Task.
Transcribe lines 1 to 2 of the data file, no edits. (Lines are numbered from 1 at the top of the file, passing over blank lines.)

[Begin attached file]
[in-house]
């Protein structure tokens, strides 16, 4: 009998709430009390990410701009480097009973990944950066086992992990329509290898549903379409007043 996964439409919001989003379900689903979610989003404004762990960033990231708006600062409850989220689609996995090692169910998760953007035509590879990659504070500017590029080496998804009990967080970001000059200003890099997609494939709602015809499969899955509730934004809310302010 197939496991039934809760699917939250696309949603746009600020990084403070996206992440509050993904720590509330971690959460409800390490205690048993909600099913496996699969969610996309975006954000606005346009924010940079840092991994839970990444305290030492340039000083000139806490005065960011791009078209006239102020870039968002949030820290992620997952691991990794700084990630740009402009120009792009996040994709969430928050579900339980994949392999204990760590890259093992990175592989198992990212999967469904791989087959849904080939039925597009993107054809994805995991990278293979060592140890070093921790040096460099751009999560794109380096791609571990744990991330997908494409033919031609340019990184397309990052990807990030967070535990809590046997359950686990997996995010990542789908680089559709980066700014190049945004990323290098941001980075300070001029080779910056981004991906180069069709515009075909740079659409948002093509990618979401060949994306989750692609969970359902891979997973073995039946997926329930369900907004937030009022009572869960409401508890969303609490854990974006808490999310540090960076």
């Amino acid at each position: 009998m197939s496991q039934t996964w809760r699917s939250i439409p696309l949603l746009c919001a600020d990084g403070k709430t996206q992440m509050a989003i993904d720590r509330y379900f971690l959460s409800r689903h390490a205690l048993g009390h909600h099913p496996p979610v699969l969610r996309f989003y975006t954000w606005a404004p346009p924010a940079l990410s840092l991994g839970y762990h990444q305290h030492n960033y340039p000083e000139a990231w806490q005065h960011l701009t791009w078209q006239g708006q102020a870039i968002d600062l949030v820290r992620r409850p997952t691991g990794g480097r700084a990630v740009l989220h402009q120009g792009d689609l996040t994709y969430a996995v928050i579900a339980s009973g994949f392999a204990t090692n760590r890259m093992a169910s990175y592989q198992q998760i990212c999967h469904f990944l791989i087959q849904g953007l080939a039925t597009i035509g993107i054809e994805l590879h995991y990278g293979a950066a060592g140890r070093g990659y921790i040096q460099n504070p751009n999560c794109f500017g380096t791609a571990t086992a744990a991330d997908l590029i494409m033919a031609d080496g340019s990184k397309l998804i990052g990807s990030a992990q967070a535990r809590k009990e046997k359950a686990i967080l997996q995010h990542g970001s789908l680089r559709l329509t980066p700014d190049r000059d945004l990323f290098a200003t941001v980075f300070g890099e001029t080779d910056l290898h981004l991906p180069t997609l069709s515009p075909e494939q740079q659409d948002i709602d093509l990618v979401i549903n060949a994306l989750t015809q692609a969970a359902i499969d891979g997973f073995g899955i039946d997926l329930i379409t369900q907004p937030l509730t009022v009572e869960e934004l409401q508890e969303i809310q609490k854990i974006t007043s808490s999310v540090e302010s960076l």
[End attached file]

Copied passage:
[in-house]
């Protein structure tokens, strides 16, 4: 009998709430009390990410701009480097009973990944950066086992992990329509290898549903379409007043 996964439409919001989003379900689903979610989003404004762990960033990231708006600062409850989220689609996995090692169910998760953007035509590879990659504070500017590029080496998804009990967080970001000059200003890099997609494939709602015809499969899955509730934004809310302010 197939496991039934809760699917939250696309949603746009600020990084403070996206992440509050993904720590509330971690959460409800390490205690048993909600099913496996699969969610996309975006954000606005346009924010940079840092991994839970990444305290030492340039000083000139806490005065960011791009078209006239102020870039968002949030820290992620997952691991990794700084990630740009402009120009792009996040994709969430928050579900339980994949392999204990760590890259093992990175592989198992990212999967469904791989087959849904080939039925597009993107054809994805995991990278293979060592140890070093921790040096460099751009999560794109380096791609571990744990991330997908494409033919031609340019990184397309990052990807990030967070535990809590046997359950686990997996995010990542789908680089559709980066700014190049945004990323290098941001980075300070001029080779910056981004991906180069069709515009075909740079659409948002093509990618979401060949994306989750692609969970359902891979997973073995039946997926329930369900907004937030009022009572869960409401508890969303609490854990974006808490999310540090960076």